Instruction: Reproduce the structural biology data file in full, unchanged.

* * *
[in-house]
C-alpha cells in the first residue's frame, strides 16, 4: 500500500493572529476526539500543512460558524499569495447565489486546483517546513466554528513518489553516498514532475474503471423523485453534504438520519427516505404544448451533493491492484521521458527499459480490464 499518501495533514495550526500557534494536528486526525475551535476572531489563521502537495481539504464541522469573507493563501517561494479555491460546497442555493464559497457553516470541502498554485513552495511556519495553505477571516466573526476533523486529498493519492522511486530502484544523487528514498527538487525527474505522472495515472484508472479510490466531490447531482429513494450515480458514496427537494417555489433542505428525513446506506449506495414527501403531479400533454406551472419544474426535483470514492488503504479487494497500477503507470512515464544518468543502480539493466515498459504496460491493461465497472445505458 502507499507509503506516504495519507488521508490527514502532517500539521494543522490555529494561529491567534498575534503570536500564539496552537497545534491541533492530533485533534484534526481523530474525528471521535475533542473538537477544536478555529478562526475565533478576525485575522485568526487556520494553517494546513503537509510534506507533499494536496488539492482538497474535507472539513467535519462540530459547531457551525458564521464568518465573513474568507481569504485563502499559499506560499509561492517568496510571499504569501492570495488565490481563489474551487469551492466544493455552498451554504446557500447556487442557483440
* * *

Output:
[in-house]
C-alpha cells in the first residue's frame, strides 16, 4: 500500500493572529476526539500543512460558524499569495447565489486546483517546513466554528513518489553516498514532475474503471423523485453534504438520519427516505404544448451533493491492484521521458527499459480490464 499518501495533514495550526500557534494536528486526525475551535476572531489563521502537495481539504464541522469573507493563501517561494479555491460546497442555493464559497457553516470541502498554485513552495511556519495553505477571516466573526476533523486529498493519492522511486530502484544523487528514498527538487525527474505522472495515472484508472479510490466531490447531482429513494450515480458514496427537494417555489433542505428525513446506506449506495414527501403531479400533454406551472419544474426535483470514492488503504479487494497500477503507470512515464544518468543502480539493466515498459504496460491493461465497472445505458 502507499507509503506516504495519507488521508490527514502532517500539521494543522490555529494561529491567534498575534503570536500564539496552537497545534491541533492530533485533534484534526481523530474525528471521535475533542473538537477544536478555529478562526475565533478576525485575522485568526487556520494553517494546513503537509510534506507533499494536496488539492482538497474535507472539513467535519462540530459547531457551525458564521464568518465573513474568507481569504485563502499559499506560499509561492517568496510571499504569501492570495488565490481563489474551487469551492466544493455552498451554504446557500447556487442557483440